Ebola “no longer incurable disease” after new medication breakthrough

A year after the outbreak of the Ebola epidemic in the Democratic Republic of Congo (DRC), two new drugs have been developed that increase the chances of surviving Ebola patients. The virus has claimed more than 1,800 lives in Congo since the outbreak.

Ebola can no longer be labeled as ‘incurable’, scientists in The Guardian explained. Two of the four drugs tested during the Ebola outbreak in the Democratic Republic of Congo (DRC) were found to reduce mortality. On average, the virus killed half of the patients says the World Health Organization (WHO).

According to the clinical trials, more than 90 percent of Ebola patients would survive if treated at an early stage. “Thousands of lives can be saved with this development,” said Professor Jean-Jacques Muyembe, Director General of the Institut National de Recherche Biomédicale (INRB), to The Guardian.

First drugs with significant effect

The two drugs, REGN-EB3 and mAB114, attack the Ebola virus with antibodies that neutralize the impact on human cells. “These are the first drugs to show a marked decrease in the mortality rate of Ebola patients,” said Dr. Anthony Fauci, director of the American Institute of Allergies and Infectious Diseases (NIAID), to BBC News.

The clinical trials in Congo, which started in November, have now been stopped. The two medicines will now be used in all treatment centers.

Refusing treatment

One of the biggest obstacles in combating the Ebola outbreak remains that there are still a large number of Ebola patients who do not seek help and are therefore not being treated. “If they are not recorded four days after the first disease signals, the chances of survival decrease and the risk of the virus being transmitted to family and friends via body fluids,” said Dr. Michael Ryan of the World Health Organization in The Guardian.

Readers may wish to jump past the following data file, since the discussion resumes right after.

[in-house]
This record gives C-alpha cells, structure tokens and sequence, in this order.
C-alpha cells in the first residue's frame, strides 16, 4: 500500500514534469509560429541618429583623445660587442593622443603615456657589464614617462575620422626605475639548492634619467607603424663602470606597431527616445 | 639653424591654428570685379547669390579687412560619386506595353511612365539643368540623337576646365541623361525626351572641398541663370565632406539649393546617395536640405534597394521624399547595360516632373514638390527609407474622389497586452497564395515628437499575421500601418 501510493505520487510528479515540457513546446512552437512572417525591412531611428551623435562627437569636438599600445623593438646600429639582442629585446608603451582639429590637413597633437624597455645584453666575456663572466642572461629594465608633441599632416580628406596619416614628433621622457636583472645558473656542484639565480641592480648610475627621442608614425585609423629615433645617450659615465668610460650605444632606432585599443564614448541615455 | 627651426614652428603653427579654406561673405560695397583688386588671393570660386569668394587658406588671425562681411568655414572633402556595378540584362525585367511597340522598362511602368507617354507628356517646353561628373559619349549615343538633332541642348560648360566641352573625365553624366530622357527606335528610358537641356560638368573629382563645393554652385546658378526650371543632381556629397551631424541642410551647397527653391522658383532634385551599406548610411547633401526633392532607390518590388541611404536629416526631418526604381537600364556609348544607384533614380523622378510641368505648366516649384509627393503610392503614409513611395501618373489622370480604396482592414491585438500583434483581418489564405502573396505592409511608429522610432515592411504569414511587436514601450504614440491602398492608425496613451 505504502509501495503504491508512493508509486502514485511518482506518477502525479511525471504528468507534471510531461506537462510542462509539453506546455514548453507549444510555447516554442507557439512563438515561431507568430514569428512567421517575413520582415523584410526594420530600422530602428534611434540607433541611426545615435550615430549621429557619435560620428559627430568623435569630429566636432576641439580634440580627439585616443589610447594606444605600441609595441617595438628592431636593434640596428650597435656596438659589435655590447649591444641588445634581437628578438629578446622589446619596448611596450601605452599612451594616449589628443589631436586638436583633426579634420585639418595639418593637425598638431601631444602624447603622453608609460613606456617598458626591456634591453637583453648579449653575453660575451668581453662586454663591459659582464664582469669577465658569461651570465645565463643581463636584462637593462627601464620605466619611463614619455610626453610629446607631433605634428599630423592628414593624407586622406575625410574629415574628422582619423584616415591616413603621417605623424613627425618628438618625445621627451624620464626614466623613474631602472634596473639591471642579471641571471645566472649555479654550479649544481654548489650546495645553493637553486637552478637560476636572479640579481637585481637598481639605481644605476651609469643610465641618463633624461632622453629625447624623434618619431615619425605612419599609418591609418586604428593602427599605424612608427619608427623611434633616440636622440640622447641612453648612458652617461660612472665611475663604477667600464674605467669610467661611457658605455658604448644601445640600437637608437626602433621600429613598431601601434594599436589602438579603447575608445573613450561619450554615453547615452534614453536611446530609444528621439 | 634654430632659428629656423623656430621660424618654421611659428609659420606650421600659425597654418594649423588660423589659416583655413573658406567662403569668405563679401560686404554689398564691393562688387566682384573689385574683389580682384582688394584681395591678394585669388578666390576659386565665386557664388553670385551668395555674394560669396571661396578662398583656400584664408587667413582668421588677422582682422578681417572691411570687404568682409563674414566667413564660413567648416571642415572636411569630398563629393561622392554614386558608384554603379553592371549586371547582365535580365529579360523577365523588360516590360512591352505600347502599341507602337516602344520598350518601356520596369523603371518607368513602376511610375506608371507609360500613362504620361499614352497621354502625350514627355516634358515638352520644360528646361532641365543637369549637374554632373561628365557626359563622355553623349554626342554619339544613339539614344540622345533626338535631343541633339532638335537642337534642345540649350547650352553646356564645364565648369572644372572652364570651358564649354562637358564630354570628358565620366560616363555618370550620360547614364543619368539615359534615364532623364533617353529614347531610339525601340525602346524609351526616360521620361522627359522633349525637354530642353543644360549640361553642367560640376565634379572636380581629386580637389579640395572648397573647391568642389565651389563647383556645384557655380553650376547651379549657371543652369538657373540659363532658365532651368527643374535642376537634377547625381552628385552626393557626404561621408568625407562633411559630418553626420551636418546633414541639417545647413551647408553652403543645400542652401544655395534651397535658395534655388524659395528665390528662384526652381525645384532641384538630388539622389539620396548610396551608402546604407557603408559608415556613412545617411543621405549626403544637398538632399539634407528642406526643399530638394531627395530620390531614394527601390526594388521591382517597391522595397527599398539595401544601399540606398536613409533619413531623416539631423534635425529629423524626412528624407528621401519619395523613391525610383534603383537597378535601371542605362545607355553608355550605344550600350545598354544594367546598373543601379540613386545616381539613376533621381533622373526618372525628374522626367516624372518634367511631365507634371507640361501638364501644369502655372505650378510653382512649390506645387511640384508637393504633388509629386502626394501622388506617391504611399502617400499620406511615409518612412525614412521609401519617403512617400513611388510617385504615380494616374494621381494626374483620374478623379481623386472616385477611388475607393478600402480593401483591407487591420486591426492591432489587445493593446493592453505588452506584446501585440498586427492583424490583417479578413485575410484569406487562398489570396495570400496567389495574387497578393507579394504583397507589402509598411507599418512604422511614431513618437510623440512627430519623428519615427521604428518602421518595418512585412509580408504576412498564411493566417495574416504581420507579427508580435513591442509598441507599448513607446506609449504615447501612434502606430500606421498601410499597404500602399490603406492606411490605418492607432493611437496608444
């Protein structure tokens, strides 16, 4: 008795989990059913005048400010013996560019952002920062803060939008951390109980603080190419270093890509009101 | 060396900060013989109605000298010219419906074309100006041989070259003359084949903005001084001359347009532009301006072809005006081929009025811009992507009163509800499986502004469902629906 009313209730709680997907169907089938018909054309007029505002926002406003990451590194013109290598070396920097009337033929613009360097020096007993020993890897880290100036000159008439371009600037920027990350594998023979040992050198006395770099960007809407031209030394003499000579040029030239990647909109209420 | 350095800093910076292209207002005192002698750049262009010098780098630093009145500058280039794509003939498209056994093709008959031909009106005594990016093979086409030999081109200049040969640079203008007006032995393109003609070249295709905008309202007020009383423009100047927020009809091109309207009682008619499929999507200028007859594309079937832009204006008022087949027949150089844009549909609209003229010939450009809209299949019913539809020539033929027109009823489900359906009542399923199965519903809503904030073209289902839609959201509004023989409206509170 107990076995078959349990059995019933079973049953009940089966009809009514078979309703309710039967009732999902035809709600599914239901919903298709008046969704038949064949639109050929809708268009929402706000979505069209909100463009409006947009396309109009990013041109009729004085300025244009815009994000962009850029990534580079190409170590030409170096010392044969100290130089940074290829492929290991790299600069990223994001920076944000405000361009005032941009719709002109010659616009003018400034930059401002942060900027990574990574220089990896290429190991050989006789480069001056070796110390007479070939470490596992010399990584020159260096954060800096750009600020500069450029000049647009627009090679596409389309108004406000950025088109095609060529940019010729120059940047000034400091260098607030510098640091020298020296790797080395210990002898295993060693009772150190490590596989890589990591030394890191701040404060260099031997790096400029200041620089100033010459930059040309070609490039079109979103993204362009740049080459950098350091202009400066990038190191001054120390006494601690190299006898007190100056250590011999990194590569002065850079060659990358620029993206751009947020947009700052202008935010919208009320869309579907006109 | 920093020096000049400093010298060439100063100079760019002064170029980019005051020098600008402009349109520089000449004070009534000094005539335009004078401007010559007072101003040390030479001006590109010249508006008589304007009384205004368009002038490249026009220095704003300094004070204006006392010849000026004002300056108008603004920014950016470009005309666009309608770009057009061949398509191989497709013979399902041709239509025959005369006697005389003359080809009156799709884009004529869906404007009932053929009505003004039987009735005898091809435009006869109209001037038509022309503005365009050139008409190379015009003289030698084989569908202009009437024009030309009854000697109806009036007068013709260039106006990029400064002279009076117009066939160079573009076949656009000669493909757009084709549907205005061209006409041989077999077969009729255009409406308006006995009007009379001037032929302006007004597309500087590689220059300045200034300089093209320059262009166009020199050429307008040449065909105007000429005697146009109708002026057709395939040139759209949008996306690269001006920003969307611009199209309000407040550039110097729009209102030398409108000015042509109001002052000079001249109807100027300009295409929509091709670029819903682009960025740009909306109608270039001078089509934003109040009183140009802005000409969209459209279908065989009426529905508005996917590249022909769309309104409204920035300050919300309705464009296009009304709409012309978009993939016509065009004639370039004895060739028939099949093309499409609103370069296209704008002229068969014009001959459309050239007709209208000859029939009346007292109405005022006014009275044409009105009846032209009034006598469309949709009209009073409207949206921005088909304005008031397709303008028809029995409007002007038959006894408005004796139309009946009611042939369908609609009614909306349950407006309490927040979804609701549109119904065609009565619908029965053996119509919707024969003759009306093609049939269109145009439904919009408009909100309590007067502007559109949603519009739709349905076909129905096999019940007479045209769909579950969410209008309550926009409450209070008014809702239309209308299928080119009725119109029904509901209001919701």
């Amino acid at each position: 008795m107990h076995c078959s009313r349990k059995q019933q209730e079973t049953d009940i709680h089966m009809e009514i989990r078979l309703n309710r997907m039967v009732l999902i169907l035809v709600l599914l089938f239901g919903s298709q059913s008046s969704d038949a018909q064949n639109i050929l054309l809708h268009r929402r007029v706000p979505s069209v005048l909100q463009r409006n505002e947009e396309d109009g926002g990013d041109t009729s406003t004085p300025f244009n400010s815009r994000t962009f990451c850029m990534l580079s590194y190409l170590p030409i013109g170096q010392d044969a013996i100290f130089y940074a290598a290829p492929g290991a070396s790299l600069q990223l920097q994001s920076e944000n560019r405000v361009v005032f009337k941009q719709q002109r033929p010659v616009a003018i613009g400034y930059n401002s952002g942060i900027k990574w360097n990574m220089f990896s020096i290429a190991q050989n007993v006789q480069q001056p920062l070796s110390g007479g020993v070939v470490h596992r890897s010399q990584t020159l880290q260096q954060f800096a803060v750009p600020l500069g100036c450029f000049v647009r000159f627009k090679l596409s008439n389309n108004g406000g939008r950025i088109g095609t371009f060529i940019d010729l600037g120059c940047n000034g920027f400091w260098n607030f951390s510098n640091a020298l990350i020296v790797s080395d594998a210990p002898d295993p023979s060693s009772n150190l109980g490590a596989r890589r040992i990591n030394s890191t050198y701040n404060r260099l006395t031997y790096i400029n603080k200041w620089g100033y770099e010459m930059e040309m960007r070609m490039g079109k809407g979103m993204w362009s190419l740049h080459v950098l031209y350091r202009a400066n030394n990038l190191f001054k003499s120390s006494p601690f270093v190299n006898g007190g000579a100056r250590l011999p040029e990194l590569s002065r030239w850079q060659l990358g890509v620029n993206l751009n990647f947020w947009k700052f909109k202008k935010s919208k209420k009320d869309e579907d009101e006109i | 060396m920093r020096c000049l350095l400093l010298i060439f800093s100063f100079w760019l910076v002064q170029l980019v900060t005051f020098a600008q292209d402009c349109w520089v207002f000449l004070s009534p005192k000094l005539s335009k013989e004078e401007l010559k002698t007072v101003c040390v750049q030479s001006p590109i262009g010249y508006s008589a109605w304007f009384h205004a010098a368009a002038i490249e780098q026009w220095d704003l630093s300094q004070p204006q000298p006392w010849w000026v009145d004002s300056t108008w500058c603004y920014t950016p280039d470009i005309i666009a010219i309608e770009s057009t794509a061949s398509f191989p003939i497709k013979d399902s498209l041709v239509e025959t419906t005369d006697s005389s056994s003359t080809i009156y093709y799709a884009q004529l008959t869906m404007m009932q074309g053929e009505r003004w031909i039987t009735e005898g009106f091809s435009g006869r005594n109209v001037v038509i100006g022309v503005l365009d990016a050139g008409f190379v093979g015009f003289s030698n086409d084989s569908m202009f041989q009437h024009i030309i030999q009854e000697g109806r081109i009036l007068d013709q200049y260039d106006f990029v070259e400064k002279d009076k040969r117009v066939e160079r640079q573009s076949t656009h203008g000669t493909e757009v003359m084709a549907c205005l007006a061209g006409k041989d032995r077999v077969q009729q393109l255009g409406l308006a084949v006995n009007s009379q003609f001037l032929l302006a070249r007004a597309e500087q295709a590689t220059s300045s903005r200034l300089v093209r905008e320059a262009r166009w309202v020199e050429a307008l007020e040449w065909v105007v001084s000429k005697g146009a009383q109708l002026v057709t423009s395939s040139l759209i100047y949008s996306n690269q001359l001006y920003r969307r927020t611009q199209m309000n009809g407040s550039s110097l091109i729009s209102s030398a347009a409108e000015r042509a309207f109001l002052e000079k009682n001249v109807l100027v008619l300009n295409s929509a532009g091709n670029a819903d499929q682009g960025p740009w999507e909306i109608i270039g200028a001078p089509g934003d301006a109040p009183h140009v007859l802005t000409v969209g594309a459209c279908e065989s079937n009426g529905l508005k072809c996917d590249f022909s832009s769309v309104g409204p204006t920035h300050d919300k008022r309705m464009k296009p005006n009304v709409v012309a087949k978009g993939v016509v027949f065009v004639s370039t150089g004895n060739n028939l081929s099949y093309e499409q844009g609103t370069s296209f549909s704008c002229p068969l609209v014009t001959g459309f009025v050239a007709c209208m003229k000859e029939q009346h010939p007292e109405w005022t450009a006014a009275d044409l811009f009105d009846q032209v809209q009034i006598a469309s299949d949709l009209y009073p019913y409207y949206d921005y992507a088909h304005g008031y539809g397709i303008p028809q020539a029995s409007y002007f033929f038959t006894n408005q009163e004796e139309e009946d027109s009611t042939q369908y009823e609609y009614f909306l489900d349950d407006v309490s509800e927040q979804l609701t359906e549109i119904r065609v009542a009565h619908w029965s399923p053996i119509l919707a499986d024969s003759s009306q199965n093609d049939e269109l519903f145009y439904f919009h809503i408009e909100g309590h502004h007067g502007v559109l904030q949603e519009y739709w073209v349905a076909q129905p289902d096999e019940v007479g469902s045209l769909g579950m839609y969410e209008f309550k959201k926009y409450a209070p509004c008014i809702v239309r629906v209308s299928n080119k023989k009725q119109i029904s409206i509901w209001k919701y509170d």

More than 90 health workers infected with Ebola in the Democratic Republic of Congo (DRC)
©WHO – Ebola vaccination team in Butembo.

There is a feeling among the people of Congo that the virus is invincible. “Previously, up to 70 percent of Ebola patients died and many saw relatives not coming back from treatment centers,” says Professor Muyembe. But now that 90 percent of the patients being treated at the treatment centers are being healed, residents’ confidence and belief in healing are growing.

Total eradication of the Ebola virus?

“The new development will undoubtedly save lives,” says Jeremy Farrar, director of the NGO Wellcome Trust. “Scientists are coming closer to transforming Ebola into a treatable disease that can be prevented.” Farrar believes that total eradication of the virus is not yet conceivable in the future, but it is possible to prevent a small Ebola outbreak into a huge national or regional epidemic.

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